As we enter another week, the dynamic perpetuation of COVID-19 continues to evolve as the number of infections in Australia starts to grow. In our last blog, we gave you some insight into what the virus is and what we were doing to mitigate spread. Given how topical coronavirus is currently and how things are changing daily, we thought we would provide you with some epidemiology of COVID-19 and what the latest recommendations are.
What has changed?
As of the 15th March:
There are now at least 280 cases of COVID-19 across Australia, and three people have died.
Of those, 134 cases are in New South Wales, 57 in Victoria, 46 in Queensland, 19 in South Australia, 17 in Western Australia, six in Tasmania, one in the Northern Territory, and one in the ACT.
On Thursday afternoon there were 141 virus cases across Australia. That jumped to 200 by the same time on Friday – an increase of 41 per cent.
The following pictorial annotations show some of the data collated regarding COVID-19 (please note this was from Friday 13th March). (source https://informationisbeautiful.net/visualizations/covid-19-coronavirus-infographic-datapack/)
How severe are the symptoms?
Who is it affecting most?
What other cohorts are more vulnerable?
Compared to other diseases, how contagious is it?
Why all the information?
I genuiniely believe that knowledge is power. If we are better informed and can understand the trends and spread of COVID-19, we are better equipped to make smarter choices and put more protective measures in place. We know that by activating protective measures early on, we can lessen the impact of disease and help ease the burden on the health care system. See image below:
What are protective measures?
Prime Minister Scott Morrison states "The government can't manage every hour of your life and tell you what to do every hour of the day, but we can ask you to listen to the information and make your best judgements as you care for yourself and your family and those around you. We are relying on that Australian spirit of looking after each other as we get through the difficult months that are ahead."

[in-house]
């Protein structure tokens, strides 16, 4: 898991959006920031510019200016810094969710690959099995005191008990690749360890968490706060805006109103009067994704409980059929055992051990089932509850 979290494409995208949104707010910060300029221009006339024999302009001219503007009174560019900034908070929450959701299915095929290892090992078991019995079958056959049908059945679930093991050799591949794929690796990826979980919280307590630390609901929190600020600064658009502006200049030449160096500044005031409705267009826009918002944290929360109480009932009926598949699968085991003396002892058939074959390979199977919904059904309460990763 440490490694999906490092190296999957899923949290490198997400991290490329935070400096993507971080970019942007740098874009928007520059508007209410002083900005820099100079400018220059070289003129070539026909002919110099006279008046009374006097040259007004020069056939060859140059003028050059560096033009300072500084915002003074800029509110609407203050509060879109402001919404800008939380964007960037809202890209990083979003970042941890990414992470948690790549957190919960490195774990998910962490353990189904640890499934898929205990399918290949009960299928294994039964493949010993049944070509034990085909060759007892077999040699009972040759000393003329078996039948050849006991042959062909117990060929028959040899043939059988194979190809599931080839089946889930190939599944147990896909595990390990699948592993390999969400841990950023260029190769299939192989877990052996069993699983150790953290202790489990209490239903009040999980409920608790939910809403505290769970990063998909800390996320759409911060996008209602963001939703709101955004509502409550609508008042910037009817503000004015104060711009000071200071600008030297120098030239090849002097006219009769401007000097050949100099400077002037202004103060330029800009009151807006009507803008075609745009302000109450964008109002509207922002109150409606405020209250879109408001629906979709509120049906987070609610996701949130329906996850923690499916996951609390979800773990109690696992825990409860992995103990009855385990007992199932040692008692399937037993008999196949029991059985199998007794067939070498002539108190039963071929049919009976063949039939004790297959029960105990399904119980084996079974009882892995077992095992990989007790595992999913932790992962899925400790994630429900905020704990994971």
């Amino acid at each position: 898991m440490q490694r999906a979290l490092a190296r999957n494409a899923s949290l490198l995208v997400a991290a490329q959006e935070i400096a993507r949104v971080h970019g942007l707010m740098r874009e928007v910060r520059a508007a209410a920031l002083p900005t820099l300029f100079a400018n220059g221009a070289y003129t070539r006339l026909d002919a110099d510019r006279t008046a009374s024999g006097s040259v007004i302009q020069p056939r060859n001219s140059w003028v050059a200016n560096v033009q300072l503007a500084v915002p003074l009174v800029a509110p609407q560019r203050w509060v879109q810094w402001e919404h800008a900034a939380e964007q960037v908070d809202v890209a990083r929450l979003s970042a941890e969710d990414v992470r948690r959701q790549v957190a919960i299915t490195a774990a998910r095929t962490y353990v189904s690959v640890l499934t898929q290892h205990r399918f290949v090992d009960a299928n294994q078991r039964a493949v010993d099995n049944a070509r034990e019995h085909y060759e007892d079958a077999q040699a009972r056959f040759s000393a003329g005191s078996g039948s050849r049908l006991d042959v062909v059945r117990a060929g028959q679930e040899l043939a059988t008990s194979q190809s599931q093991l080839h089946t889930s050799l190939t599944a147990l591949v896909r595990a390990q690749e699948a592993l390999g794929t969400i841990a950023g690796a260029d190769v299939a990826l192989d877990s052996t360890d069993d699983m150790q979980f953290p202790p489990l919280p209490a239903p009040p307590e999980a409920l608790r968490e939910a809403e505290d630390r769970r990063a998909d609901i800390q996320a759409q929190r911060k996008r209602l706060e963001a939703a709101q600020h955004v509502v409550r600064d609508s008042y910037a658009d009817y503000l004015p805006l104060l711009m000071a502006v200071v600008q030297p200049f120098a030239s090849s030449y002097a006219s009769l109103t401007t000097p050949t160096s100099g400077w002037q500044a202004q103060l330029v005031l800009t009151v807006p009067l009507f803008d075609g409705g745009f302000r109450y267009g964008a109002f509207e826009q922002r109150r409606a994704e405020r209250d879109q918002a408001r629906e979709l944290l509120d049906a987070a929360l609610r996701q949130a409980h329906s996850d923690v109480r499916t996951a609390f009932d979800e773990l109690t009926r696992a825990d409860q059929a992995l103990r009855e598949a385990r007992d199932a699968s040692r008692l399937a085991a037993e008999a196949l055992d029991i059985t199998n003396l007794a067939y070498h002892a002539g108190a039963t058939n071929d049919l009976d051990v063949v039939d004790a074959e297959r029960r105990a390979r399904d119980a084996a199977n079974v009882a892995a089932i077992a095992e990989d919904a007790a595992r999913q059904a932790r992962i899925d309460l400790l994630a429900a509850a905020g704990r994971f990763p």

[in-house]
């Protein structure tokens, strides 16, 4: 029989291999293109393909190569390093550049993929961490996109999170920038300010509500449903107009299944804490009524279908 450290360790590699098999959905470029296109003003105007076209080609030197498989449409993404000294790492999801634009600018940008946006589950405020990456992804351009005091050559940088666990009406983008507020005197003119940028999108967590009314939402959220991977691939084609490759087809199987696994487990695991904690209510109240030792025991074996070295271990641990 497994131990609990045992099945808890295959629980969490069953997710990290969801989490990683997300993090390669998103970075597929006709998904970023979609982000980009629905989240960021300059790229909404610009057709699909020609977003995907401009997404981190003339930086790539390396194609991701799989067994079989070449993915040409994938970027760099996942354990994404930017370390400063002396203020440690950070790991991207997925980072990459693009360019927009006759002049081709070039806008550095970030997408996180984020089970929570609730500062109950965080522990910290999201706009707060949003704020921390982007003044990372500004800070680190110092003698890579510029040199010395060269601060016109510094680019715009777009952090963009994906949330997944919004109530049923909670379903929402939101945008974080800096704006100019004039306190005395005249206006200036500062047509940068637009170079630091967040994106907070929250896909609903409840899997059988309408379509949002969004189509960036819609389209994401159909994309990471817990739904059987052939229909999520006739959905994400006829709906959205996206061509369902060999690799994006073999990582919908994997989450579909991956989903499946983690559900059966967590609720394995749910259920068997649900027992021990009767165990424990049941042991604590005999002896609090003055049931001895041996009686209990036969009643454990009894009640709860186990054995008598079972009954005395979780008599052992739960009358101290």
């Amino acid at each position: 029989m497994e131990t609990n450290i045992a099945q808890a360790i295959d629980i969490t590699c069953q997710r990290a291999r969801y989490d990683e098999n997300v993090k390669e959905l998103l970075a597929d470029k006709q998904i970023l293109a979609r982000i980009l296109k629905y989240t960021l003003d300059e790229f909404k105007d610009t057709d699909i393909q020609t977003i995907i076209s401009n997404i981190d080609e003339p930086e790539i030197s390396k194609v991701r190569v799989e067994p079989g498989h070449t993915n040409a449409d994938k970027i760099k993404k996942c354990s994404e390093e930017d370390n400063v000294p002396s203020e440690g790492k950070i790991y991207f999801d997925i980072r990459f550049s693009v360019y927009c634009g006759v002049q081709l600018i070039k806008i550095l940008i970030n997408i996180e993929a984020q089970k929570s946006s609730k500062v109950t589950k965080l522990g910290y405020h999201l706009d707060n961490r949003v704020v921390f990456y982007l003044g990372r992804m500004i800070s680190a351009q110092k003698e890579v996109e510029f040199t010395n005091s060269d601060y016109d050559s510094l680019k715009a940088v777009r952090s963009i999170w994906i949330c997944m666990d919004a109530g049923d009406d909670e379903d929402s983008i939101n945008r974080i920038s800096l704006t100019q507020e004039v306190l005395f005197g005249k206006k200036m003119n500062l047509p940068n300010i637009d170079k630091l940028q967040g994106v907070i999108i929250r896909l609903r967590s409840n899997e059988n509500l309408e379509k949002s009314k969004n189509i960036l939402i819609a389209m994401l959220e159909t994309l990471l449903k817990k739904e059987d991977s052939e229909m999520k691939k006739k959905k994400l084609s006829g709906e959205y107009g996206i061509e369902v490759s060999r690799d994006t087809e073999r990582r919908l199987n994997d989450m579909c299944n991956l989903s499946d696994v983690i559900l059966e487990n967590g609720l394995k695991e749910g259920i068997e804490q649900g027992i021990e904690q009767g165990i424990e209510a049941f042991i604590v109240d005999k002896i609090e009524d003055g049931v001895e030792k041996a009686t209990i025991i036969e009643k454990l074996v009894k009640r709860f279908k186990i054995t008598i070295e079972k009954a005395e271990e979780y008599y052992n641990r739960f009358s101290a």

Advice from the World Health Organisation webiste includes:
Wash hands regularly:
Regularly and thoroughly clean your hands with an alcohol-based hand rub or wash them with soap and water.
Why? Washing your hands with soap and water or using alcohol-based hand rub kills viruses that may be on your hands.
Maintain social distancing:
Maintain at least 1 metre (3 feet) distance between yourself and anyone who is coughing or sneezing.
Why? When someone coughs or sneezes they spray small liquid droplets from their nose or mouth which may contain virus. If you are too close, you can breathe in the droplets, including the COVID-19 virus if the person coughing has the disease.
Avoid toughing eyes, nose and mouth:
Why? Hands touch many surfaces and can pick up viruses. Once contaminated, hands can transfer the virus to your eyes, nose or mouth. From there, the virus can enter your body and can make you sick.
Practise respiratory hygiene:
Make sure you, and the people around you, follow good respiratory hygiene. This means covering your mouth and nose with your bent elbow or tissue when you cough or sneeze. Then dispose of the used tissue immediately.
Why? Droplets spread virus. By following good respiratory hygiene you protect the people around you from viruses such as cold, flu and COVID-19.
If you are unwell:
Stay home if you feel unwell. If you have a fever, cough and difficulty breathing, seek medical attention and call in advance. Follow the directions of your local health authority.
Why? National and local authorities will have the most up to date information on the situation in your area. Calling in advance will allow your health care provider to quickly direct you to the right health facility. This will also protect you and help prevent spread of viruses and other infections.
Communication is key....
Over the next few days to weeks, Change It Up will continue to keep you up to date with information as it comes to hand. There is a very real possibility that we may have to close for a short period of time however this will only happen if it's absolutely necessary. As a community service provider, we want to do the right thing by everyone and believe public health needs to be made a priority. We are also looking at ways we can deliver workouts to our member base online should the need arise.
Finally, we want to thank you all for your patience and understanding during this time. This event is something that we will remember for years to come and hopefully we can learn from it and rally as a community.